To summarize, international students could be considered a new class of transnational urban consumers that express collectively a diversified repertory of practices, cultures and lifestyles. Wealthier than the average of college students, they are relevant consumers (and occasionally clever producers) in the travel economy (as foreigners), in lthe eisure economy (as youth), and in the knowledge economy (as students). Therefore, they become central actors at the core of the cognitive-cultural, visitor-centred system of production in contemporary cities.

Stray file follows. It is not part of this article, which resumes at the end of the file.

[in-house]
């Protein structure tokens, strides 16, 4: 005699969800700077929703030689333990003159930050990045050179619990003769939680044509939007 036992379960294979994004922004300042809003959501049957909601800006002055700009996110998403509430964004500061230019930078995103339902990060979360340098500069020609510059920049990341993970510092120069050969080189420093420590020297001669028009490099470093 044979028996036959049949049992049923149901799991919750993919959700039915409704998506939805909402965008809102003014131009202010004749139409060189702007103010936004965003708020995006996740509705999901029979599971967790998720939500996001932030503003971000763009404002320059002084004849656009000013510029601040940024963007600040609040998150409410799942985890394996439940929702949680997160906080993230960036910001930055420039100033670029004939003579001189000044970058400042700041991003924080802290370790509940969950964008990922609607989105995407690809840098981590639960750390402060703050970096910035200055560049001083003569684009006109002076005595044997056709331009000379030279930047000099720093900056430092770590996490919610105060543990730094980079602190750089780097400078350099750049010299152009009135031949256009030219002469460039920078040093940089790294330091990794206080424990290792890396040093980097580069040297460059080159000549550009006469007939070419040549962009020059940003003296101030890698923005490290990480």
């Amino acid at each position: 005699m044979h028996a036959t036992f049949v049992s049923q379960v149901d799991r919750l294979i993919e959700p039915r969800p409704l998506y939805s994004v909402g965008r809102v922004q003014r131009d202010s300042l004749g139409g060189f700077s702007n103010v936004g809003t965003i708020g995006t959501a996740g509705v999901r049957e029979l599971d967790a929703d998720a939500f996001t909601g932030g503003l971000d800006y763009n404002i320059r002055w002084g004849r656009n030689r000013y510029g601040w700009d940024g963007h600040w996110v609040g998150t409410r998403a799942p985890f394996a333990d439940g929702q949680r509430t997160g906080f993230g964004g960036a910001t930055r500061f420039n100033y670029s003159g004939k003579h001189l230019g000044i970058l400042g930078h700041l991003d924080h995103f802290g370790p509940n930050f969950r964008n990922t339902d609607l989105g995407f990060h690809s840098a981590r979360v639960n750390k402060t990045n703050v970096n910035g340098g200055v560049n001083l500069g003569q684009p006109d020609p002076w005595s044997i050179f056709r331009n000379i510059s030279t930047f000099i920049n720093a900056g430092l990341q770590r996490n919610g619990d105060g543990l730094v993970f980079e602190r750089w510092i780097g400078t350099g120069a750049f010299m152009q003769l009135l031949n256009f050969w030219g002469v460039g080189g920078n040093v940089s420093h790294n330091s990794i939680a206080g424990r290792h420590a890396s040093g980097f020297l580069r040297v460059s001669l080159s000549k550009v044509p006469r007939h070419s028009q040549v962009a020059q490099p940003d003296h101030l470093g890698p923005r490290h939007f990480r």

Friday, 9 June 2017

Temporary use of space: Urban processes between flexibility, opportunity and precarity


Ali Madanipour


From popup shops and restaurants to container buildings and gardens, there has been a growing trend in the temporary use of urban space. This trend is celebrated by many observers, who see it as novel, progressive and exciting, making the underused space available for activities that would otherwise be unable to flourish, while adding colour, vitality and spontaneity to the urban environment. Such flexibilities in the use of space may open a door to new possibilities, but I wanted to go beyond the apparent aesthetic excitement and understand the trend more fully, to see where it fits within the broader context of urban processes and how it can be critically analysed.